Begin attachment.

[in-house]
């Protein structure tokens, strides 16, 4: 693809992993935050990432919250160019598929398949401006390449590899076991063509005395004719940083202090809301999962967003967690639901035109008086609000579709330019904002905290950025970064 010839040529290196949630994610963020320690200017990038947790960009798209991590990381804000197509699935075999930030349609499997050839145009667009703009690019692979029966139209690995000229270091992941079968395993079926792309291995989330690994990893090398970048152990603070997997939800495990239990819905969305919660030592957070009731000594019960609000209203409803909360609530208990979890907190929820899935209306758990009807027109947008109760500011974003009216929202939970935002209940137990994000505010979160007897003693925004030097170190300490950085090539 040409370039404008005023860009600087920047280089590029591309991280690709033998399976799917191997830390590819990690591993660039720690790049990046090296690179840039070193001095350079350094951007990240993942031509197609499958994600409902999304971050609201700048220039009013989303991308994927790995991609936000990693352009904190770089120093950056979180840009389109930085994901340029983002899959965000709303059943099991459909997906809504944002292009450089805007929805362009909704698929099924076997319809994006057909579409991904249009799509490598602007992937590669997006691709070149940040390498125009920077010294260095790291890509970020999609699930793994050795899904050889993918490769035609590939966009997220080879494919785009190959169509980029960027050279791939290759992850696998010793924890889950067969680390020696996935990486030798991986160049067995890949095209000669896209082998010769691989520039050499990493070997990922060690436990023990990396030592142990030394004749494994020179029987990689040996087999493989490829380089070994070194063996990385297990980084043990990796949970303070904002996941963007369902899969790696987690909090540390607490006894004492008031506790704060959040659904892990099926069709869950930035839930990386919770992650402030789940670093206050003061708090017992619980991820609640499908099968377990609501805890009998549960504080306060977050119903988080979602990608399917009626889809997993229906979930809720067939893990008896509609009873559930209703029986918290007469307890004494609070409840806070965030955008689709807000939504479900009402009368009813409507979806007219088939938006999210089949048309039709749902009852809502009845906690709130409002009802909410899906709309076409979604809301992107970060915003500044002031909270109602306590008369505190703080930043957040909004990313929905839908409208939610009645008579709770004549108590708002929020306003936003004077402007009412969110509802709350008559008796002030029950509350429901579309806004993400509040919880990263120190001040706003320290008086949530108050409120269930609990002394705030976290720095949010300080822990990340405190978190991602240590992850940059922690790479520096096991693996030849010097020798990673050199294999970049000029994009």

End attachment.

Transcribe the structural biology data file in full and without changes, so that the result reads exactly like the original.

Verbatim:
[in-house]
């Protein structure tokens, strides 16, 4: 693809992993935050990432919250160019598929398949401006390449590899076991063509005395004719940083202090809301999962967003967690639901035109008086609000579709330019904002905290950025970064 010839040529290196949630994610963020320690200017990038947790960009798209991590990381804000197509699935075999930030349609499997050839145009667009703009690019692979029966139209690995000229270091992941079968395993079926792309291995989330690994990893090398970048152990603070997997939800495990239990819905969305919660030592957070009731000594019960609000209203409803909360609530208990979890907190929820899935209306758990009807027109947008109760500011974003009216929202939970935002209940137990994000505010979160007897003693925004030097170190300490950085090539 040409370039404008005023860009600087920047280089590029591309991280690709033998399976799917191997830390590819990690591993660039720690790049990046090296690179840039070193001095350079350094951007990240993942031509197609499958994600409902999304971050609201700048220039009013989303991308994927790995991609936000990693352009904190770089120093950056979180840009389109930085994901340029983002899959965000709303059943099991459909997906809504944002292009450089805007929805362009909704698929099924076997319809994006057909579409991904249009799509490598602007992937590669997006691709070149940040390498125009920077010294260095790291890509970020999609699930793994050795899904050889993918490769035609590939966009997220080879494919785009190959169509980029960027050279791939290759992850696998010793924890889950067969680390020696996935990486030798991986160049067995890949095209000669896209082998010769691989520039050499990493070997990922060690436990023990990396030592142990030394004749494994020179029987990689040996087999493989490829380089070994070194063996990385297990980084043990990796949970303070904002996941963007369902899969790696987690909090540390607490006894004492008031506790704060959040659904892990099926069709869950930035839930990386919770992650402030789940670093206050003061708090017992619980991820609640499908099968377990609501805890009998549960504080306060977050119903988080979602990608399917009626889809997993229906979930809720067939893990008896509609009873559930209703029986918290007469307890004494609070409840806070965030955008689709807000939504479900009402009368009813409507979806007219088939938006999210089949048309039709749902009852809502009845906690709130409002009802909410899906709309076409979604809301992107970060915003500044002031909270109602306590008369505190703080930043957040909004990313929905839908409208939610009645008579709770004549108590708002929020306003936003004077402007009412969110509802709350008559008796002030029950509350429901579309806004993400509040919880990263120190001040706003320290008086949530108050409120269930609990002394705030976290720095949010300080822990990340405190978190991602240590992850940059922690790479520096096991693996030849010097020798990673050199294999970049000029994009």